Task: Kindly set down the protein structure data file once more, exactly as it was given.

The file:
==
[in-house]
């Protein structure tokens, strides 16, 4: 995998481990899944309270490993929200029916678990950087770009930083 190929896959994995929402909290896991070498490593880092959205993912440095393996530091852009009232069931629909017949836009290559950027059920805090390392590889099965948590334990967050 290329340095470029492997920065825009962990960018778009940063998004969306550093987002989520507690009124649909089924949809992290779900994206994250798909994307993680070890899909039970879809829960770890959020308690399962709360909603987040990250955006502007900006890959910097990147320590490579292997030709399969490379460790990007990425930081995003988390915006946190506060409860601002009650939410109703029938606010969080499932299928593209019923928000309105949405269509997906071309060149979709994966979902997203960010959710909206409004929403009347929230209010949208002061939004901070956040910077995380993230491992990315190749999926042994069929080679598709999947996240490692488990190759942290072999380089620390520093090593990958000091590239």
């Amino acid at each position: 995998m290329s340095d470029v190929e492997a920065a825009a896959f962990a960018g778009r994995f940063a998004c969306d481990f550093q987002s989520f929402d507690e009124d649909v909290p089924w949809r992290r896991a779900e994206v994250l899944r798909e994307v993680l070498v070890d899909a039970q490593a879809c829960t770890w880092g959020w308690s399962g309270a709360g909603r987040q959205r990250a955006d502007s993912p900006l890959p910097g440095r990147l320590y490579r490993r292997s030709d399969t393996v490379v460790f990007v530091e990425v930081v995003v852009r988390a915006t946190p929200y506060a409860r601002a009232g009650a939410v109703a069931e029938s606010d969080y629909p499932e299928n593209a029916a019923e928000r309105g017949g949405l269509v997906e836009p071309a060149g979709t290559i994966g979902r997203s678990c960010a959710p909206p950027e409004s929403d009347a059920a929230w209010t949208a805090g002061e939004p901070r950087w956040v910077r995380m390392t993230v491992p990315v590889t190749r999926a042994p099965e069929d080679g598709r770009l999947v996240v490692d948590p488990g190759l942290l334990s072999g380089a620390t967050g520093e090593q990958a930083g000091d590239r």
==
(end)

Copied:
[in-house]
């Protein structure tokens, strides 16, 4: 995998481990899944309270490993929200029916678990950087770009930083 190929896959994995929402909290896991070498490593880092959205993912440095393996530091852009009232069931629909017949836009290559950027059920805090390392590889099965948590334990967050 290329340095470029492997920065825009962990960018778009940063998004969306550093987002989520507690009124649909089924949809992290779900994206994250798909994307993680070890899909039970879809829960770890959020308690399962709360909603987040990250955006502007900006890959910097990147320590490579292997030709399969490379460790990007990425930081995003988390915006946190506060409860601002009650939410109703029938606010969080499932299928593209019923928000309105949405269509997906071309060149979709994966979902997203960010959710909206409004929403009347929230209010949208002061939004901070956040910077995380993230491992990315190749999926042994069929080679598709999947996240490692488990190759942290072999380089620390520093090593990958000091590239």
């Amino acid at each position: 995998m290329s340095d470029v190929e492997a920065a825009a896959f962990a960018g778009r994995f940063a998004c969306d481990f550093q987002s989520f929402d507690e009124d649909v909290p089924w949809r992290r896991a779900e994206v994250l899944r798909e994307v993680l070498v070890d899909a039970q490593a879809c829960t770890w880092g959020w308690s399962g309270a709360g909603r987040q959205r990250a955006d502007s993912p900006l890959p910097g440095r990147l320590y490579r490993r292997s030709d399969t393996v490379v460790f990007v530091e990425v930081v995003v852009r988390a915006t946190p929200y506060a409860r601002a009232g009650a939410v109703a069931e029938s606010d969080y629909p499932e299928n593209a029916a019923e928000r309105g017949g949405l269509v997906e836009p071309a060149g979709t290559i994966g979902r997203s678990c960010a959710p909206p950027e409004s929403d009347a059920a929230w209010t949208a805090g002061e939004p901070r950087w956040v910077r995380m390392t993230v491992p990315v590889t190749r999926a042994p099965e069929d080679g598709r770009l999947v996240v490692d948590p488990g190759l942290l334990s072999g380089a620390t967050g520093e090593q990958a930083g000091d590239r």